Late last night (but in the morning over in Japan), Nintendo held their quarterly financial results briefing for stockholders, releasing their slides to the public on their website later on. There was a lot of interesting stats being relayed to investors, including the fact that 63% of all worldwide amiibo shipments have gone to retailers in US and Canada. 23% have gone to Europe, 11% of shipments have gone to Japan and 3% have made it over to Australia. Those are the regional breakdowns, even though amiibo figures are sold in countries that lie outside those boundaries.
Furthermore, Nintendo has released information regarding both the retailer sales rankings for certain amiibo figures across the world. As you can probably guess, the staple Nintendo IP figures sell well around the world, with Link taking the top spot in all regions except for Australia (Mario). Mario, Pikachu and Kirby also make up various spots in the Top 5 around the world (except for Europe, where his 9th spot is fairly intriguing).
More importantly, the sell-through to consumers amiibo power rankings suggest the worldwide interest in the figures when taking actual purchases into account.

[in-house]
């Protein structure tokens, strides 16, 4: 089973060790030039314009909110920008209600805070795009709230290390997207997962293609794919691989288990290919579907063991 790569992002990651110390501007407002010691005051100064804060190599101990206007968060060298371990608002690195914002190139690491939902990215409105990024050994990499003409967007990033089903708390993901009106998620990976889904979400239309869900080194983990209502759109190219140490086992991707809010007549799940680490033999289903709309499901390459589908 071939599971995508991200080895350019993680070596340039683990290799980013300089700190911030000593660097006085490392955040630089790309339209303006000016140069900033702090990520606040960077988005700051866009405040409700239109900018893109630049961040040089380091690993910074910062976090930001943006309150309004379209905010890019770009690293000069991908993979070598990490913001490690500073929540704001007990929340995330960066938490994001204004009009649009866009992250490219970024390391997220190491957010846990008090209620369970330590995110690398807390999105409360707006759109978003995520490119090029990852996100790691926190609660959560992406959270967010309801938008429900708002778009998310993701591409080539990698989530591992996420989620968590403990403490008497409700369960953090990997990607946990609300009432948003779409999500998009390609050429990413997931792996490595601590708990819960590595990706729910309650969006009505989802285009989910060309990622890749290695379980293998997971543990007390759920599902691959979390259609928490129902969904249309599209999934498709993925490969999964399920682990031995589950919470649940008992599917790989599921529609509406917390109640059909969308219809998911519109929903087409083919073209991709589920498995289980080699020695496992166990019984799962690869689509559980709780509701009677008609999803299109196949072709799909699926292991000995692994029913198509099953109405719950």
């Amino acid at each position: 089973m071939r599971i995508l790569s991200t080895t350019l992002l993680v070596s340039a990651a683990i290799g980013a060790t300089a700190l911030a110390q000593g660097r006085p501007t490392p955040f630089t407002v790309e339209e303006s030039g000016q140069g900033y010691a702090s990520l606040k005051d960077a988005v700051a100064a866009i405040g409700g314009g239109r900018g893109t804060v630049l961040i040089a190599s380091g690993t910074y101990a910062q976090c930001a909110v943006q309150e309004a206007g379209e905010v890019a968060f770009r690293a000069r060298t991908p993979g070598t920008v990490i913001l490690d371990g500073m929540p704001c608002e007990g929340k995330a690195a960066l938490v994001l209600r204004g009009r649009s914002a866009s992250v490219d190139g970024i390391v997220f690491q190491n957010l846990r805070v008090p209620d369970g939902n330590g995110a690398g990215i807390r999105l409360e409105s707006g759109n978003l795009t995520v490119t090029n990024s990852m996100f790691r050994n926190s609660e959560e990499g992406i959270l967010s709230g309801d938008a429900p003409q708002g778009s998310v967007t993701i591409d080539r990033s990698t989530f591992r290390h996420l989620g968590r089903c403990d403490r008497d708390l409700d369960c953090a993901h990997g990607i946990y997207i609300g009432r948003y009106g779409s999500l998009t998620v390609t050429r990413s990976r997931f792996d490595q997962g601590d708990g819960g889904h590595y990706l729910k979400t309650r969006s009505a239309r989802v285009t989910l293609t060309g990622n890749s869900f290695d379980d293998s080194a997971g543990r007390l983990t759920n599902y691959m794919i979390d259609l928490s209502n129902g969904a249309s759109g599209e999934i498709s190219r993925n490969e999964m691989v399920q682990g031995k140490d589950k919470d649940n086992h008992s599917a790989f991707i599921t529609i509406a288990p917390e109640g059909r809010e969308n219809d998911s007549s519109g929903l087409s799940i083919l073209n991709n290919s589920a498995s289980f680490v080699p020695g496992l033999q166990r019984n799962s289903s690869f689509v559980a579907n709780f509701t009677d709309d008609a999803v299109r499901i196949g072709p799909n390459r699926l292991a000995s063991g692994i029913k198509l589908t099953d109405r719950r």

What I find surprising is Japan’s reaction to the Little Mac amiibo, countering what many forum-goers in Japan were experiencing when he was first announced for Super Smash Bros. Furthermore, I’m quite saddened to see that Samus is not selling so well, making a Top 10 appearance only with 10th in Japan and 9th in US+Canada. Hopefully, Nintendo doesn’t take that sales data as an indicator for the franchise’s interest from gaming fans, as I’m sure many would like to see their first quality Metroid title since Metroid Prime 3 in 2007.
Finally, ending the amiibo segment comes the news that Nintendo is planning to implement free download apps for Wii U usage in future amiibo releases. Coming in the first half of 2015, they will include NES and SNES games with time-limited play. Using certain other amiibo figures will allow you to jump to other parts of the game, effectively working to demo their Virtual Console classics. It’s a great way to extend the value and shelf life of the figurines, outside of just sitting on a shelf itself. If only Nintendo would make more of the much-requested rare figures!
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